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FCoE: From fee to free

Jim Duffy | Feb. 8, 2011
With demand for FCoE more sluggish than vendors had hoped, 10 Gigabit Ethernet switch and adapter makers are making it available for free.

The slightly higher differential in price for 10G over FCoE in 2015 – and in years 2011 to 2014 – is due to the higher concentration of fiber ports for non-FCoE 10G. As a server access convergence technology, FCoE will have more copper deployments, Dell’Oro’s Weckel says.

Infonetics Research also forecasts FCoE switches to be a $2 billion market in 2014 from a barely detectable market in 2009, and that FCoE will eventually overtake Fibre Channel. But it will take eight to 10 years for this to occur due to challenges cracking Fibre Channel’s solid installed base.

The ASP of FCoE adapters, meanwhile, will drop from $308 in 2010 to $138 in 2015. Intel recently announced that it will bundle FCoE on its X520 10G adapters at no additional cost.

Brocade, the market leader in Fibre Channel SANs, says it’s been doing that on its converged network adapters (CNA) for nine months now. Brocade also offers FCoE on its 8000 series switches for no added fee. On its VDX 6720 switch, Brocade says FCoE costs extra, but would not say what the price is.

“We’re seeing demand increase but we’re not seeing the same uptick as Dell’Oro is seeing,” says Doug Ingraham, vice president of data center products at Brocade. “We’re seeing the downward side of the hype curve with FCoE. We’re starting to see customer skepticism come in.”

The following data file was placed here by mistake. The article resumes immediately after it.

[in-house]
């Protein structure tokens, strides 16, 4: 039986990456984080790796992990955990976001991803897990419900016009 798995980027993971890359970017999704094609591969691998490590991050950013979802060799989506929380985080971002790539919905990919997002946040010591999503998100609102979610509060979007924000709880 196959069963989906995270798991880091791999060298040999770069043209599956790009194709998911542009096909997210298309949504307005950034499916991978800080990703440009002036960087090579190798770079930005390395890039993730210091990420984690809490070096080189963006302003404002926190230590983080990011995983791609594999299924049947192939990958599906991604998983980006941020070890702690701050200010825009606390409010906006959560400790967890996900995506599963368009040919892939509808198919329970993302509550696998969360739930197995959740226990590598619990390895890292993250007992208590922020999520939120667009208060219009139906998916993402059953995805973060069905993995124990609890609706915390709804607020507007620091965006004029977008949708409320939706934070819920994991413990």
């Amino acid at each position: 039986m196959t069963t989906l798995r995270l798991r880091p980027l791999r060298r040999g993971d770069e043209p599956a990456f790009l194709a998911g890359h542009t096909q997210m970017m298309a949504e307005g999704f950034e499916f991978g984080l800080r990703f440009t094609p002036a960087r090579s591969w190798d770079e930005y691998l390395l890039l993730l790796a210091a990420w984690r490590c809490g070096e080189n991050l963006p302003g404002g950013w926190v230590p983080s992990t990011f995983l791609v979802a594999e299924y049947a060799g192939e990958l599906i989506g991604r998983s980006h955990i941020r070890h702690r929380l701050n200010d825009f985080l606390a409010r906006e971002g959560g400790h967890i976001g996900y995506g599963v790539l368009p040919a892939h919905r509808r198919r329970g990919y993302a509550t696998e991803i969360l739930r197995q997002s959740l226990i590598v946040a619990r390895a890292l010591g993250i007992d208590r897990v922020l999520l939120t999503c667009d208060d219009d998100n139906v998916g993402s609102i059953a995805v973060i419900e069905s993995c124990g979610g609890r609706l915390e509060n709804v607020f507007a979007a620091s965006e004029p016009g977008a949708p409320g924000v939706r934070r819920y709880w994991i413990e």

Ingraham says FCoE still needs “hardening and maturing” before it can be deployed for mission-critical data center applications. He says there are still a lot of questions that have to be addressed with the technology, such as management, diagnosis and troubleshooting of FCoE implementations; and when best to deploy it to converge data and storage, vs. keeping data and storage separate.

“It comes down to best practices,” Ingraham says. “(Customers) still may separate storage and data networks for management. There are some cases where convergence makes sense and some where separation makes sense.”

Cisco says FCoE makes sense at the server network access point because 80% of the consolidation cost savings of a unified fabric – less adapters and cabling -- occur there.  Cisco’s recently announced Nexus 5500 switch is designed to allow any port to be configured as 10G Ethernet, supporting FCoE, iSCSI and NAS, or native Fibre Channel.  

“We believe the 10-Gigabit Ethernet transport is the underlying key to providing the flexibility which allows IT organizations to wire once, and then mount any type of storage to their computing infrastructure,” Cisco’s Ross says. “More customers are moving to a unified fabric approach because it delivers greater data center efficiency, simplifies management and can accelerate the deployment of virtualization and cloud-based services.”


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